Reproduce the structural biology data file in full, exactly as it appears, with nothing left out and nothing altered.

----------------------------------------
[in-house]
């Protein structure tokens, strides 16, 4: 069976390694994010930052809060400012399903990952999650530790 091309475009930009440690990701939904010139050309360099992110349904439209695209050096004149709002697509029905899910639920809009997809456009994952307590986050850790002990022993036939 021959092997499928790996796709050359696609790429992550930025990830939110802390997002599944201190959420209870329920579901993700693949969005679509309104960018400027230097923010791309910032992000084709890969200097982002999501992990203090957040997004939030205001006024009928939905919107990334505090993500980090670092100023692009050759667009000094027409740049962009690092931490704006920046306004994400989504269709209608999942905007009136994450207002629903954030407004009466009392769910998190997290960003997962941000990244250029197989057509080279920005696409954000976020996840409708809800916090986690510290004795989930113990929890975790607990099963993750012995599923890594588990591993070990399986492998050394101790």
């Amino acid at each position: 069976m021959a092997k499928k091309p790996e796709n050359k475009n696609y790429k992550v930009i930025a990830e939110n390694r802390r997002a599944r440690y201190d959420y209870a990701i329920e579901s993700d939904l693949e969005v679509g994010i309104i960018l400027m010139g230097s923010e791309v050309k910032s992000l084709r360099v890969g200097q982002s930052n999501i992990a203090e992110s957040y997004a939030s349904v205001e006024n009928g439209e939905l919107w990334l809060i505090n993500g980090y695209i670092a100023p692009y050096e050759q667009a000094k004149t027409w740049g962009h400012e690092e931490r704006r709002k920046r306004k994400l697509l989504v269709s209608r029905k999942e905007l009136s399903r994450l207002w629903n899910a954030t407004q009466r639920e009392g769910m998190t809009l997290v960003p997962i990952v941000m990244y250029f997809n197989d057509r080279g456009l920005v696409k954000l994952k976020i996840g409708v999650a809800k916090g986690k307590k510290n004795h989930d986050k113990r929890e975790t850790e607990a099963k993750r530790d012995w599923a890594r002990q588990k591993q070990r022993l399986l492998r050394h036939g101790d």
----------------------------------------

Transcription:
[in-house]
């Protein structure tokens, strides 16, 4: 069976390694994010930052809060400012399903990952999650530790 091309475009930009440690990701939904010139050309360099992110349904439209695209050096004149709002697509029905899910639920809009997809456009994952307590986050850790002990022993036939 021959092997499928790996796709050359696609790429992550930025990830939110802390997002599944201190959420209870329920579901993700693949969005679509309104960018400027230097923010791309910032992000084709890969200097982002999501992990203090957040997004939030205001006024009928939905919107990334505090993500980090670092100023692009050759667009000094027409740049962009690092931490704006920046306004994400989504269709209608999942905007009136994450207002629903954030407004009466009392769910998190997290960003997962941000990244250029197989057509080279920005696409954000976020996840409708809800916090986690510290004795989930113990929890975790607990099963993750012995599923890594588990591993070990399986492998050394101790």
């Amino acid at each position: 069976m021959a092997k499928k091309p790996e796709n050359k475009n696609y790429k992550v930009i930025a990830e939110n390694r802390r997002a599944r440690y201190d959420y209870a990701i329920e579901s993700d939904l693949e969005v679509g994010i309104i960018l400027m010139g230097s923010e791309v050309k910032s992000l084709r360099v890969g200097q982002s930052n999501i992990a203090e992110s957040y997004a939030s349904v205001e006024n009928g439209e939905l919107w990334l809060i505090n993500g980090y695209i670092a100023p692009y050096e050759q667009a000094k004149t027409w740049g962009h400012e690092e931490r704006r709002k920046r306004k994400l697509l989504v269709s209608r029905k999942e905007l009136s399903r994450l207002w629903n899910a954030t407004q009466r639920e009392g769910m998190t809009l997290v960003p997962i990952v941000m990244y250029f997809n197989d057509r080279g456009l920005v696409k954000l994952k976020i996840g409708v999650a809800k916090g986690k307590k510290n004795h989930d986050k113990r929890e975790t850790e607990a099963k993750r530790d012995w599923a890594r002990q588990k591993q070990r022993l399986l492998r050394h036939g101790d």